This week in yoga we are focusing on the muscles that allow your hips to be stable whilst you’re walking. We begin our class with a gentle warm up that mimics walking action but lying down in order for you to understand how to control the pelvis as two separate halves to become aware of any tightness in the sacroiliac joint:
LYING DOWN WALK
We further release the sacroiliac joint along with the Quadratus Lumborum muscle that is often responsible for hiking the hip up When the SI joint is misaligned. Tightness in it causes a great deal of hip and back pain. If you find yourself with a sore back, especially if you suspect that your hips are out of alignment with one side higher than the other, this can be a most relaxing and releasing Somatic flow:
Without the stabilisers you would lollop from side to side just like an ape. We therefore need these to be strong however, people doing a lot of exercise especially running and dancing and those who are seated for long periods during the day will potentially tighten these hips stabilising muscles more than is healthy. Our class this week will help those of you in this predicament.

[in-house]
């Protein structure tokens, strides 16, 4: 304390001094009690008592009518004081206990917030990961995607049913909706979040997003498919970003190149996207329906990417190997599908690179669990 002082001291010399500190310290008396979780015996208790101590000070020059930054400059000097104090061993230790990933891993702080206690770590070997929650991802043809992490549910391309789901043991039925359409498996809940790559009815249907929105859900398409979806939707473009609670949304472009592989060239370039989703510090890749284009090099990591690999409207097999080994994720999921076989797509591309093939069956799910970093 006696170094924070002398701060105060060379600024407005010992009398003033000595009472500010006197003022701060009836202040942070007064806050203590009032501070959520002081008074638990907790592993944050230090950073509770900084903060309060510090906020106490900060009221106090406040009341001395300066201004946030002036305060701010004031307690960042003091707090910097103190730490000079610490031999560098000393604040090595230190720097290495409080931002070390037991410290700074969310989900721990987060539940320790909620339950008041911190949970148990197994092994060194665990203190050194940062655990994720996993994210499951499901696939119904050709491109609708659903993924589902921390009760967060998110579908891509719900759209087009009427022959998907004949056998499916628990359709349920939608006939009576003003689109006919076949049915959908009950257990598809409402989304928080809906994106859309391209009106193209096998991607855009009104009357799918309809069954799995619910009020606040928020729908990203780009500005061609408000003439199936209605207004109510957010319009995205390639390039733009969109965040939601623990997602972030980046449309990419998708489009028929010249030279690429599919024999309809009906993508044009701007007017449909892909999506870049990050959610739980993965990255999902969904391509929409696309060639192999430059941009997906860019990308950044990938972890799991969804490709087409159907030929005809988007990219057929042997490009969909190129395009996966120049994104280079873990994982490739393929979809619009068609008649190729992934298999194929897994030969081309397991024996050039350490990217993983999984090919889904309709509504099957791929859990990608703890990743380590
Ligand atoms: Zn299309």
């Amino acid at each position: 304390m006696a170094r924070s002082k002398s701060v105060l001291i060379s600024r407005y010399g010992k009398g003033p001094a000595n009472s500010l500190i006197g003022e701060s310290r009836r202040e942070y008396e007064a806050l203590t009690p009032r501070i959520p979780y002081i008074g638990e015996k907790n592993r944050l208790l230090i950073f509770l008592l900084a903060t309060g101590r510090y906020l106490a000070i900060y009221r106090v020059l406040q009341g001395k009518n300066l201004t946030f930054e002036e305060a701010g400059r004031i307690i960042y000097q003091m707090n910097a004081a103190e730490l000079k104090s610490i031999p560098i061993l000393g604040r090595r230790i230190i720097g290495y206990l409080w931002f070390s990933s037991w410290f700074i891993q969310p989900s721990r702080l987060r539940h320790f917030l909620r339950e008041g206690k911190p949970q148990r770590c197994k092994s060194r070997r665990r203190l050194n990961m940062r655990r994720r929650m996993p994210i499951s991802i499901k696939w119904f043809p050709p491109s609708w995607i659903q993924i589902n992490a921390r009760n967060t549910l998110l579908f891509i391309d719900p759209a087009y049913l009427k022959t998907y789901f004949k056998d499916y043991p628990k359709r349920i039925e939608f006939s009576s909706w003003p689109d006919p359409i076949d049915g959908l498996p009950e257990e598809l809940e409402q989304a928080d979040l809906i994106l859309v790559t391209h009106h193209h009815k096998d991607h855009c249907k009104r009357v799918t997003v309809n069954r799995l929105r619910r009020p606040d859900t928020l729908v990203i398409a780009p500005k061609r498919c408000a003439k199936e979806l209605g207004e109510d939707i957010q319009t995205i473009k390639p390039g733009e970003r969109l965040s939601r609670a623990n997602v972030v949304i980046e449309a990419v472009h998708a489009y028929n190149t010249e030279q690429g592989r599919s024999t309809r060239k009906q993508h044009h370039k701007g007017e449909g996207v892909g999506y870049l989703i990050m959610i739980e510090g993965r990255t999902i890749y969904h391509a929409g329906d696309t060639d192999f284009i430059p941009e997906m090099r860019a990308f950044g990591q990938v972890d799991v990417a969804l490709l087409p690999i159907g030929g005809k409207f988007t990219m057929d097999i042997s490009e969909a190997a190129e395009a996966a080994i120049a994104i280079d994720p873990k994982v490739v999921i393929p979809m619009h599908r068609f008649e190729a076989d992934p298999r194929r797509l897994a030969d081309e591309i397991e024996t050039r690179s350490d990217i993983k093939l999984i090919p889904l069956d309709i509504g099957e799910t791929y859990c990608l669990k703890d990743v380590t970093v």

In our lying down “Flutter Wings” flow we are learning the subtlety of controlling both inner and outer thigh as well as the glutes movements as separate from the ankle. Very often in a non-somatic yoga class there will be less attention to how much of the action is going on at the ankle. In this subtle exercise we learn to coordinate leg abduction and add action separately from the ankle movements giving us a greater ability to release the tight muscles by re-programming the brain.
We repeat this in standing where there are different forces running through the hips since you are now weight-bearing.
SIDE LYING FLUTTER WINGS
You commonly finding a Hatha yoga class the action of sitting and cradling your knee in towards your chest and rocking from side to side with your arms wrapped around your lower leg. In our Somatic yoga class however we will not be performing the rocking action. Although this is fun to do and feels great it’s not actually opening out the hip in the way that we are trying to achieve but merely swinging the joints around. So try this version of “Hip Cradle“ on for size to release the connective tissue tightness around your hips: